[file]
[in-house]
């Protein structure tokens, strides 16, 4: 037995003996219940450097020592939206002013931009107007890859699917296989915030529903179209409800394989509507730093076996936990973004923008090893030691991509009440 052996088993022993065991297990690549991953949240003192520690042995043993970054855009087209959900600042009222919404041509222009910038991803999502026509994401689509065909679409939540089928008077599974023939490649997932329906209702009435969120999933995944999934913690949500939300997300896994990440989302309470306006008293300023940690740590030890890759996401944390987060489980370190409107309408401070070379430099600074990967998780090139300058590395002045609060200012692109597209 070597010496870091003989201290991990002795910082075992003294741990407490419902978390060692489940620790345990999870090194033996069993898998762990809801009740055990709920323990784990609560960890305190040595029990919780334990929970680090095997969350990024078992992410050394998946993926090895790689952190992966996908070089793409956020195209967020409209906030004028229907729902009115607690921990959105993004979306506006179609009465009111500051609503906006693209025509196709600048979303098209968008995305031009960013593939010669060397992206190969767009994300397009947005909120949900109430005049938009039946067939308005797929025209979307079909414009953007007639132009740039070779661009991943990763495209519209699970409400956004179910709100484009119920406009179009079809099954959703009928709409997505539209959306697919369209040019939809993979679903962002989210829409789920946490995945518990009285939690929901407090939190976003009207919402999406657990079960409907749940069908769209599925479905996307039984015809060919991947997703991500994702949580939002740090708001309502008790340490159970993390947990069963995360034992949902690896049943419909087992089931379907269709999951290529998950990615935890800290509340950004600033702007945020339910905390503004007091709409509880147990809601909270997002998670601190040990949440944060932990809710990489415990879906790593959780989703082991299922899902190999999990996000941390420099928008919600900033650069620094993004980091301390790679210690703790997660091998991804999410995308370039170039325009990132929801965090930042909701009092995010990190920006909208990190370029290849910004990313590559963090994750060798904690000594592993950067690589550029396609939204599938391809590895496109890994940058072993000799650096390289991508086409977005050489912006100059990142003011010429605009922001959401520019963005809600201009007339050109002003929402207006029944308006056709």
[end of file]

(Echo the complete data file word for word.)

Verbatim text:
[in-house]
């Protein structure tokens, strides 16, 4: 037995003996219940450097020592939206002013931009107007890859699917296989915030529903179209409800394989509507730093076996936990973004923008090893030691991509009440 052996088993022993065991297990690549991953949240003192520690042995043993970054855009087209959900600042009222919404041509222009910038991803999502026509994401689509065909679409939540089928008077599974023939490649997932329906209702009435969120999933995944999934913690949500939300997300896994990440989302309470306006008293300023940690740590030890890759996401944390987060489980370190409107309408401070070379430099600074990967998780090139300058590395002045609060200012692109597209 070597010496870091003989201290991990002795910082075992003294741990407490419902978390060692489940620790345990999870090194033996069993898998762990809801009740055990709920323990784990609560960890305190040595029990919780334990929970680090095997969350990024078992992410050394998946993926090895790689952190992966996908070089793409956020195209967020409209906030004028229907729902009115607690921990959105993004979306506006179609009465009111500051609503906006693209025509196709600048979303098209968008995305031009960013593939010669060397992206190969767009994300397009947005909120949900109430005049938009039946067939308005797929025209979307079909414009953007007639132009740039070779661009991943990763495209519209699970409400956004179910709100484009119920406009179009079809099954959703009928709409997505539209959306697919369209040019939809993979679903962002989210829409789920946490995945518990009285939690929901407090939190976003009207919402999406657990079960409907749940069908769209599925479905996307039984015809060919991947997703991500994702949580939002740090708001309502008790340490159970993390947990069963995360034992949902690896049943419909087992089931379907269709999951290529998950990615935890800290509340950004600033702007945020339910905390503004007091709409509880147990809601909270997002998670601190040990949440944060932990809710990489415990879906790593959780989703082991299922899902190999999990996000941390420099928008919600900033650069620094993004980091301390790679210690703790997660091998991804999410995308370039170039325009990132929801965090930042909701009092995010990190920006909208990190370029290849910004990313590559963090994750060798904690000594592993950067690589550029396609939204599938391809590895496109890994940058072993000799650096390289991508086409977005050489912006100059990142003011010429605009922001959401520019963005809600201009007339050109002003929402207006029944308006056709």